YPFP Brussels: Does Defence Matter?

Posted on October 20, 2013

“If you want peace, prepare for war”, said the Roman strategist, Vegetius. The same could be said about global security and defence spending in today’s unstable world. After all, the timely and well-targeted use of force - such as in Libya in 2011 or Mali in 2013 - can turn the tide of global insecurity. 

Given this, it could be assumed the West would value the policies, organisations and military forces that guarantee security as highly as any government department. Yet in reality, the financial crisis has driven down defence spending across the Western world.

For example, only four NATO members - the UK, US, Greece and Estonia - currently meet NATO’s discretionary target of spending 2% or more of national GDP on defence.

Recent reports estimate that European countries have cut defence spending by an aggregated 1.8% a year since 2001.

And between the UK, France and Germany alone, over 80,000 soldiers in uniform have left the ranks of the armed forces since 2008.

Counting the cost

Confronted by this stark reduction in defence capacity and capability, NATO Secretary General Anders Fogh Rasmussen recently challenged an audience of European politicians to weigh the impact of global insecurity against the cost of well-funded defence sectors.

This stark calculation included examples such as:

  • Two million refugees displaced by the Syrian conflict, with millions more livelihoods destroyed, causing untold societal and economic costs for generations to come;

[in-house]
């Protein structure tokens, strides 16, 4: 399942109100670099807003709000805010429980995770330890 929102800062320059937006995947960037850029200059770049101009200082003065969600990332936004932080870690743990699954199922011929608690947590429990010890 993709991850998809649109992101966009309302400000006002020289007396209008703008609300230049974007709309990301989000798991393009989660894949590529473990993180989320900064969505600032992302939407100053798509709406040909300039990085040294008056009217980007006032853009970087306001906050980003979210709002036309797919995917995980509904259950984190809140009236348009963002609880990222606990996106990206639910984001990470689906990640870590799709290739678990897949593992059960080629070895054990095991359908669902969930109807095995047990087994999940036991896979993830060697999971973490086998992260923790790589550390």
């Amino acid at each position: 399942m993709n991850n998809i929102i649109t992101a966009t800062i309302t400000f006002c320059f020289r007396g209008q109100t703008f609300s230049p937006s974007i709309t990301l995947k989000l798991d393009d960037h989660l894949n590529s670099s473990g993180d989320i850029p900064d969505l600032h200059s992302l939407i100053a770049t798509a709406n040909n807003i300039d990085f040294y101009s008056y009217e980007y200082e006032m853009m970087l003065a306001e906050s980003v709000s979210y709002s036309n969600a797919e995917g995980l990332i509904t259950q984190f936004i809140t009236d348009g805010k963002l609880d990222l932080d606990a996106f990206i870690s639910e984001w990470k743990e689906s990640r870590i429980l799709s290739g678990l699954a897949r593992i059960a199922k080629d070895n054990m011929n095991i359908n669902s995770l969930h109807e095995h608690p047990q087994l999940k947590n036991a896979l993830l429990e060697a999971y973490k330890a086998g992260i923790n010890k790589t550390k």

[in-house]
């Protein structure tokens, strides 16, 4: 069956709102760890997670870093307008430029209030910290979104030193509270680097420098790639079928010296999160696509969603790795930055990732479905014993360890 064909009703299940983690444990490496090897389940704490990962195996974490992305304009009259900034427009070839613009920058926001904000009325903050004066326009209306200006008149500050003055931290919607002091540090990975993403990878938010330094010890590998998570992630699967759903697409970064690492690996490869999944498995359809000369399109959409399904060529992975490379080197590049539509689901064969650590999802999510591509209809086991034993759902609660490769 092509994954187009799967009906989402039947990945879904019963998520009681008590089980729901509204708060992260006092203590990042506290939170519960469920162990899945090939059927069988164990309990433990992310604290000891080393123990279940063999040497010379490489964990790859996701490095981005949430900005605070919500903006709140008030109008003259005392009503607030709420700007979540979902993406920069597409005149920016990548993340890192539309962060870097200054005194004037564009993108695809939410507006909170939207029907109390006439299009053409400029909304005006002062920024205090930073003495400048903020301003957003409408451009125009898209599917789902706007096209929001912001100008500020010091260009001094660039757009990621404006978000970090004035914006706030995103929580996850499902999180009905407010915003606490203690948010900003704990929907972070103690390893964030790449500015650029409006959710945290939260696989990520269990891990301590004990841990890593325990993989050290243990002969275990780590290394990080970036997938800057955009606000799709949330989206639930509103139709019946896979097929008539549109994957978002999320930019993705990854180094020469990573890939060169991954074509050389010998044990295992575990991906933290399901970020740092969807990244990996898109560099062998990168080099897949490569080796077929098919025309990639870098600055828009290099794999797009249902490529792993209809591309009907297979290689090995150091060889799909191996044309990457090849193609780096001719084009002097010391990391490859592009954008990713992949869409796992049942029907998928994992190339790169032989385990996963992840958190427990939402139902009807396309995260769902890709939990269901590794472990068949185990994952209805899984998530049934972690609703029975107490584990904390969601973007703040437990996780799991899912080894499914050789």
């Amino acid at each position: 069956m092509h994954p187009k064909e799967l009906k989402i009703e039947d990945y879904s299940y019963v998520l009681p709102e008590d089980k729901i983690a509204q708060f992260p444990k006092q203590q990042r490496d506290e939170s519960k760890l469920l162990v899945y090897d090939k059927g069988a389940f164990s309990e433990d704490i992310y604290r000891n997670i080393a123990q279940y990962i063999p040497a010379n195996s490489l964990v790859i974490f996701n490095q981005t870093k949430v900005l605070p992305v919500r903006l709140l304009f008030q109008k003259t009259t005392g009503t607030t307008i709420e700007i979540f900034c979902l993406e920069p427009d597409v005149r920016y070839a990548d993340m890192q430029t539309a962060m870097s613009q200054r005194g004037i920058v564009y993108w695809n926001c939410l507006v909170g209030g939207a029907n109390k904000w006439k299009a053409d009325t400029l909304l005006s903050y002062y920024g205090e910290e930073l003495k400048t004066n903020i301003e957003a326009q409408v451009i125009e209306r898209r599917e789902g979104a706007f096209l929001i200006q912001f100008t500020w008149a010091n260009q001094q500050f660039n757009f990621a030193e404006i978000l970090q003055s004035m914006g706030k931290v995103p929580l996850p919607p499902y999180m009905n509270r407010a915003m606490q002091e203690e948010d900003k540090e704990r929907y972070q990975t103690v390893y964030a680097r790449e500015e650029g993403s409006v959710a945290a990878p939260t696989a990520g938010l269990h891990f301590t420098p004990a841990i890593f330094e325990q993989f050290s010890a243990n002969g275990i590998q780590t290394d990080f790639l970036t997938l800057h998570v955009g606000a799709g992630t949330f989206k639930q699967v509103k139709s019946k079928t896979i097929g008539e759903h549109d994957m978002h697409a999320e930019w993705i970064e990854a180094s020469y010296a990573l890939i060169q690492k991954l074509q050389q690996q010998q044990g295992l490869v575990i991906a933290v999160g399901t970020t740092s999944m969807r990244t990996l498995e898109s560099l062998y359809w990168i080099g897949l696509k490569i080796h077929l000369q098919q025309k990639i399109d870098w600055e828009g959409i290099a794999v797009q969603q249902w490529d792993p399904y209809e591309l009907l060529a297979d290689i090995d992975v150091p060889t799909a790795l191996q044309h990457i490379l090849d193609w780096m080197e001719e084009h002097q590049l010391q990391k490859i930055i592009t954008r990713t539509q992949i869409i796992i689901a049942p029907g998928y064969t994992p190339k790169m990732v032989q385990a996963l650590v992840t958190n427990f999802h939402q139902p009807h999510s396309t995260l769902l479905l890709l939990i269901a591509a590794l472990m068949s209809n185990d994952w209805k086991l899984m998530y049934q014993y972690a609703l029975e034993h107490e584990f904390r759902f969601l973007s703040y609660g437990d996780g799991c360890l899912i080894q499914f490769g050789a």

• Somali Piracy which threatened global trade routes in 2011 carried an estimated cost of 7 billion dollars in lost income, insurance and ransom payments;
  • Anti-state jihadist terrorism inflicted between 2.2 and 3.3 trillion dollars’ worth of damage during the 11 September 2001 attack on New York in the US, and today continues to kill and maim in fields as far apart as Mali in North Africa to Afghanistan in Central Asia.

“I know it's difficult to calculate a total cost”, the Secretary General concluded, “But [such] examples illustrate that while there is a cost to be paid for defence, the cost of no defence is much higher.

Weighing both sides of the defence coin - NATO Defence Matters

In many ways, the crisis Rasmussen and others identify in Western defence is one of public opinion. If they could better illustrate to populations the balance of payments between the benefits of security and failing to invest in defence, perhaps a better equilibrium could be achieved?

Over the past six months, NATO has been working with prominent research institutes from eight Alliance member countries to look into this question. These institutes discussed defence with representatives of civil society, and drew upon the results of public opinion polls. Some also conducted interviews with policymakers and parliamentarians.

The result is a project called “Defence Matters”. It will try to answer questions such as:

- Has public perception of security relegated defence policy to a second tier priority?

- Do politicians lack justifications to convince electorates, or have military capabilities simply lost their relevance in addressing contemporary security concerns?

- To what extent are these perceptions determined by a lack of appreciation of the economic benefits of international security and stability?

- Is the role and value of the defence industry taken into account in these calculations?

Join the debate

At 19.00 on Monday 28 October, Young Professionals in Foreign Policy Brussels, generously supported by NATO, hosted some of the leading think-tankers involved in the Defence Matters project for an interactive panel discussion on these questions.

Check out photos from this event here.

You can follow the live-stream from Twitter on this Storify piece.